The advent of the new school year brings with it the return of Whitman’s famously liberal, politically-engaged student body. The campus becomes a treasure trove of meaningful political discussion sparked by Nalgene stickers, Dank Meme Stashes and skimmed New York Times articles. At any point you could be witness to such searing insights as “I think I’m registered to vote?” or “but like, if Trump wins, what if we actually did move to Canada?”
This rich and diverse dialogue has led to the formation of the Young Republicans club and the Socialist club, but no Young Democrats club. This, apparently, is intentional on the part of campus Democrats. The lack of traction for a more formal centralization of the Whitman hive mind is an essential part of being a Whittie.
For liberal students on campus, an invaluable aspect of their Whitman experience is the intellectual superiority they derive from being part of a left-leaning minority in the largely conservative political climate of Walla Walla. If there were to be an organization on campus centered around political engagement with like-minded people, the careful balance of martyrdom and self-satisfaction that comes with being as Enlightened as a Whitman student would be entirely disrupted. Why go out and register people to vote when you could just as easily wax eloquent to your peers about how the lack of voter registration is to blame for Bernie’s primary loss? Remember, you’re here to learn that you’re smarter than everyone around you, not to actually apply your knowledge towards positive change.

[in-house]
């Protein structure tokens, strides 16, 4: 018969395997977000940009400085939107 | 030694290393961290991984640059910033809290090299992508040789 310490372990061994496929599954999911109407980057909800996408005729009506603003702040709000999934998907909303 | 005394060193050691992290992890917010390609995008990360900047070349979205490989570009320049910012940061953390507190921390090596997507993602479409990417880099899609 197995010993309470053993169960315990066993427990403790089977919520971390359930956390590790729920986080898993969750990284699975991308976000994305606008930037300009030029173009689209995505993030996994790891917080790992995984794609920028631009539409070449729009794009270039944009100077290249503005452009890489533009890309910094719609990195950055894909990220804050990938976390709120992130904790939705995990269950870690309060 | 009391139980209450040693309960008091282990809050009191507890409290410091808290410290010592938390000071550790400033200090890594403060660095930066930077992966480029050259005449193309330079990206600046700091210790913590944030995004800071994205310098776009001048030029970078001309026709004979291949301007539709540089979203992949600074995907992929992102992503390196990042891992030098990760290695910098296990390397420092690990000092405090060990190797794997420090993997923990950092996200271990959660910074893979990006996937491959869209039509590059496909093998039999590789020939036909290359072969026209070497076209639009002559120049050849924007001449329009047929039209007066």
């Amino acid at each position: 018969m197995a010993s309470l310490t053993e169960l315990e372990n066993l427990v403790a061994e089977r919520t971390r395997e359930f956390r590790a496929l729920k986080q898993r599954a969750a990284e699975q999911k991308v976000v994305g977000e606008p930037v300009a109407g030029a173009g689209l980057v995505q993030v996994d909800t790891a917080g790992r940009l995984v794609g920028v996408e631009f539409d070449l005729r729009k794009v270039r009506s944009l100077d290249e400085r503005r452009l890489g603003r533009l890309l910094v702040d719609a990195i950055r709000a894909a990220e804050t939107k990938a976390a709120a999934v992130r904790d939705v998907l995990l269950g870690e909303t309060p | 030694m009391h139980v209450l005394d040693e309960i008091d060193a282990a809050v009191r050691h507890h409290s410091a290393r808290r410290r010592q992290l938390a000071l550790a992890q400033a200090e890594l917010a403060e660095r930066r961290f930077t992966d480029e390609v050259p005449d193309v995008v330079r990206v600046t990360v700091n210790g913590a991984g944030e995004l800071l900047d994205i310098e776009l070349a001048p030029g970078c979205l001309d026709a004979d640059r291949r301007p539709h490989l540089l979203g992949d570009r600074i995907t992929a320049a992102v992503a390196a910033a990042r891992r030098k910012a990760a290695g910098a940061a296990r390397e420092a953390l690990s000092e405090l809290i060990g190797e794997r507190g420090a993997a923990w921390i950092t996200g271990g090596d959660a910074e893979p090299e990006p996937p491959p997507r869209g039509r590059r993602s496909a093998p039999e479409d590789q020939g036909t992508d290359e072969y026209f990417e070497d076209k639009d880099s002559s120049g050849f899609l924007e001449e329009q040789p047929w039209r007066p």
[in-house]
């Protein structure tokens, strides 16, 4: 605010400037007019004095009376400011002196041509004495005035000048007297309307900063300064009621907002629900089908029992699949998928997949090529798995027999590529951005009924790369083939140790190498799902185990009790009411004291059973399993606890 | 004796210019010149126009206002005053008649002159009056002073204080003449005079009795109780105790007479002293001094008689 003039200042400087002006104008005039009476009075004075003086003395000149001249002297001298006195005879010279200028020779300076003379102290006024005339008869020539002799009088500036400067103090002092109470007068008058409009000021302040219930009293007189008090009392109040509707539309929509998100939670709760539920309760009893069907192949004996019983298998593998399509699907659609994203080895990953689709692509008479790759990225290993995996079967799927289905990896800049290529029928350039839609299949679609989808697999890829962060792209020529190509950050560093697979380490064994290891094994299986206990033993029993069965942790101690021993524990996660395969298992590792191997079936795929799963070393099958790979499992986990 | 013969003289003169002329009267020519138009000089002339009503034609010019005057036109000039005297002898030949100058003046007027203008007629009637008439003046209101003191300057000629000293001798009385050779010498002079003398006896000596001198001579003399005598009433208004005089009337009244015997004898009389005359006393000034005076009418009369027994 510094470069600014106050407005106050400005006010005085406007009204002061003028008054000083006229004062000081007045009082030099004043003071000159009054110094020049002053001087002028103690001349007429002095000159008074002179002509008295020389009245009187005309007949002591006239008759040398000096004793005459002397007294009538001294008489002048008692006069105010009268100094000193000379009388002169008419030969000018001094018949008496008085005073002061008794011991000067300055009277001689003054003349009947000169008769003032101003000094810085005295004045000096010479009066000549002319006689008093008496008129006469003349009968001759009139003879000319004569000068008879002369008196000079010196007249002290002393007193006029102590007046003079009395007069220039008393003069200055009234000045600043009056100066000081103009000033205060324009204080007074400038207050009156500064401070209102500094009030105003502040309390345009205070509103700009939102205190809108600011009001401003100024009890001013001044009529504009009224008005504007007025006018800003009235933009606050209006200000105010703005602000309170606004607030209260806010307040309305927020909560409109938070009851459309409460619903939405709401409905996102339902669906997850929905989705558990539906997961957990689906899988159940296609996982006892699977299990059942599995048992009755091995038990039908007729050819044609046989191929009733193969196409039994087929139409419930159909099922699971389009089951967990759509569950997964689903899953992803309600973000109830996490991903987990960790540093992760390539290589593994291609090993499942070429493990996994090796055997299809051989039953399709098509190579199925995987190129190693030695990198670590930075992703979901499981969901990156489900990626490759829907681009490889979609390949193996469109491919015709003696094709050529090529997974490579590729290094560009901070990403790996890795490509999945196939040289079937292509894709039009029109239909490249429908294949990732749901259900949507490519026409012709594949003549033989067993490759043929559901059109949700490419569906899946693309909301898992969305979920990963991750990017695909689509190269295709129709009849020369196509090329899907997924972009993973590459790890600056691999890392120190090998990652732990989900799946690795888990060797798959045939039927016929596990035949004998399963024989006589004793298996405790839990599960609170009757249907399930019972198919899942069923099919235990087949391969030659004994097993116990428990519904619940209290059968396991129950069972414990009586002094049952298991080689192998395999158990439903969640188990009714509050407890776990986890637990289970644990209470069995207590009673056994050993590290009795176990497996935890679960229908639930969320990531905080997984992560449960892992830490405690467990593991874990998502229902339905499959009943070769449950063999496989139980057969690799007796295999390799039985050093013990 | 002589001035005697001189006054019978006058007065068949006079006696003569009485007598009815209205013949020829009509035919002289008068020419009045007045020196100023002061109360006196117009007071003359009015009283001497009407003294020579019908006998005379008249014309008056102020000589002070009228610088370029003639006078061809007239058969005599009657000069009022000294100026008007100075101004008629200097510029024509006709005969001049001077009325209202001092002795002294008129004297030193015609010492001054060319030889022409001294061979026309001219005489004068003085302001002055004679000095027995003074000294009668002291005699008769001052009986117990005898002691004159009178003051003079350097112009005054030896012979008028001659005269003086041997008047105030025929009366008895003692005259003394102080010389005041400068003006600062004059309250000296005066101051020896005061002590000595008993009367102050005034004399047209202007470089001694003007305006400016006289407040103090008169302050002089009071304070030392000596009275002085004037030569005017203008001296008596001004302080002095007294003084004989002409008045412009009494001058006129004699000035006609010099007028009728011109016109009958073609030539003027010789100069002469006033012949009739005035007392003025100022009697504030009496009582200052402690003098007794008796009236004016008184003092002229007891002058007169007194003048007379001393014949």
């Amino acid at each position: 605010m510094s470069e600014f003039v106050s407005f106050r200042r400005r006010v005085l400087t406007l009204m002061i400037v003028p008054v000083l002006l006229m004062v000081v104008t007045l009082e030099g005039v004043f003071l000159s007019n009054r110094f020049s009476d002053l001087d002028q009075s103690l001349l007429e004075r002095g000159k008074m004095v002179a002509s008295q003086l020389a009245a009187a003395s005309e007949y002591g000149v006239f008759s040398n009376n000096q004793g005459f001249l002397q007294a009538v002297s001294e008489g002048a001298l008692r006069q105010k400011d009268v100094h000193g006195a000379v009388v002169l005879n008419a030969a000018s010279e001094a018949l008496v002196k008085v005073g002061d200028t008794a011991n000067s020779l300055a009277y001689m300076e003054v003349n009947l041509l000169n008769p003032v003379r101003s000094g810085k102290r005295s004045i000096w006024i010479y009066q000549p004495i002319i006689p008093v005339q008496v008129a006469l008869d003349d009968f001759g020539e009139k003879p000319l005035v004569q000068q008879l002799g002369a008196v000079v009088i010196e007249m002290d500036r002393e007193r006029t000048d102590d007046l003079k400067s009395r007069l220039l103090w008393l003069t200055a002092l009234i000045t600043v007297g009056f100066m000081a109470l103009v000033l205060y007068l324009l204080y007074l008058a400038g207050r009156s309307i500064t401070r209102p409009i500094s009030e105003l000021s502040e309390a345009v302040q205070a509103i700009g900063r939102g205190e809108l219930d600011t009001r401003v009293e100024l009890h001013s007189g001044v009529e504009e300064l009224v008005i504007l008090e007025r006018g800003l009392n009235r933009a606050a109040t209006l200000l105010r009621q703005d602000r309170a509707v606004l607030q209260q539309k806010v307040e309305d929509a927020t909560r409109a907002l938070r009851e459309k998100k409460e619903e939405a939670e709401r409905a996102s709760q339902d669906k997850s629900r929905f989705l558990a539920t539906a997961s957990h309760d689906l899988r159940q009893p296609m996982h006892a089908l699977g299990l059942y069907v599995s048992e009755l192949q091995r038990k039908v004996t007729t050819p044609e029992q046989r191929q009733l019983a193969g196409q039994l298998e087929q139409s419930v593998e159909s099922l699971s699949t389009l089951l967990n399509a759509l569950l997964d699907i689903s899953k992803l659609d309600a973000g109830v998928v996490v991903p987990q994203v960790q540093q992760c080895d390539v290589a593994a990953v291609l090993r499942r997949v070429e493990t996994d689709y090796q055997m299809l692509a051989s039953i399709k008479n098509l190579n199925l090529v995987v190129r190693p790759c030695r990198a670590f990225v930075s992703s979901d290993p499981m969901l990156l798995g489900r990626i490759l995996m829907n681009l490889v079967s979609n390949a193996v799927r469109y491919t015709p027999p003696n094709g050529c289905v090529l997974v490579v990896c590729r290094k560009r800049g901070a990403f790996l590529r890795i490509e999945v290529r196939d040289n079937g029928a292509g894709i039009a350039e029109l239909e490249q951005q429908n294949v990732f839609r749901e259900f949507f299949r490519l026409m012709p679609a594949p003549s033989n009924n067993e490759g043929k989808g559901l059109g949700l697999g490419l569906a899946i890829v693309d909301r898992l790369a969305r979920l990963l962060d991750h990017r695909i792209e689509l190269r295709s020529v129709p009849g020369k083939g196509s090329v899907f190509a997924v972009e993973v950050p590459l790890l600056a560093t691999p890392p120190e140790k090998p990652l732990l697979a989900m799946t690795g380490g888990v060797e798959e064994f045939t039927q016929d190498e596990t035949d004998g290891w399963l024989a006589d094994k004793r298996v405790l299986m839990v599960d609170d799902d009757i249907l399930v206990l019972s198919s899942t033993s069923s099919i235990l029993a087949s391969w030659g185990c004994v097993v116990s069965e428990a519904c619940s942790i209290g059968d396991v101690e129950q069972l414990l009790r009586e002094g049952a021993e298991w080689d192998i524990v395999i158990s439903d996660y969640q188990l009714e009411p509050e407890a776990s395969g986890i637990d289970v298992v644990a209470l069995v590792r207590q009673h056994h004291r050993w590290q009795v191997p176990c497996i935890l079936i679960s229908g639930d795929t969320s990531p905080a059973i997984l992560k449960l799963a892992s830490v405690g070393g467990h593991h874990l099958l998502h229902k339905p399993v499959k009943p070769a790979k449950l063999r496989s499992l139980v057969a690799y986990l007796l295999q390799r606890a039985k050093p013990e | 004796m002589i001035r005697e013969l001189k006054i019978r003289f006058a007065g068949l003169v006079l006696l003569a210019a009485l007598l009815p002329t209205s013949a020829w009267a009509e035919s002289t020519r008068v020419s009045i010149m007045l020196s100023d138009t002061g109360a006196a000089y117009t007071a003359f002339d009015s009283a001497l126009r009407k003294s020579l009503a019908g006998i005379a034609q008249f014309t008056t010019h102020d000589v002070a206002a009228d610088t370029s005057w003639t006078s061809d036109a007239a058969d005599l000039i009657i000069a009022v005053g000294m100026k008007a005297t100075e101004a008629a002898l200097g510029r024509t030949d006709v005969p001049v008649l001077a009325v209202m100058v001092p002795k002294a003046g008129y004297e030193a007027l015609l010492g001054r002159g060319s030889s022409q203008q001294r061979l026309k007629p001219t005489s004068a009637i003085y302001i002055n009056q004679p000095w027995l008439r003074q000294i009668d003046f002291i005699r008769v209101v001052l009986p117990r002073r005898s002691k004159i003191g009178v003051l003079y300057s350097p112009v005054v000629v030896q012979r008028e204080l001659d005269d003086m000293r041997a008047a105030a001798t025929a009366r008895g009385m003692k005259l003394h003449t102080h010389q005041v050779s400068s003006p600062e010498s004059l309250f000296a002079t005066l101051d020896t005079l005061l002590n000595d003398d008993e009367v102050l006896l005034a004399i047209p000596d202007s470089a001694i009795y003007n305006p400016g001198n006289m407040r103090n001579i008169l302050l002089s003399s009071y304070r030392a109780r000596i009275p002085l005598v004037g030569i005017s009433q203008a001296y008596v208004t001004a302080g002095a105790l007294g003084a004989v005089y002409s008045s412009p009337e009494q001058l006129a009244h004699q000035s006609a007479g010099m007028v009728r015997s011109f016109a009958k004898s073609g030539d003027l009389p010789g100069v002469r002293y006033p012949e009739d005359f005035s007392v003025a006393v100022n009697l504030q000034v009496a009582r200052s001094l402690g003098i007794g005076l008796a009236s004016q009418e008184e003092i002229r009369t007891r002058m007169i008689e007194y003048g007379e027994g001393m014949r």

“The key is to be vocal enough about your views for people to know that you’re like, really smart, but not so vocal that they start asking you to take initiative or show any leadership,” said one student, “if we actually took steps to make Walla Walla a more liberal area, then what would we have to complain about?”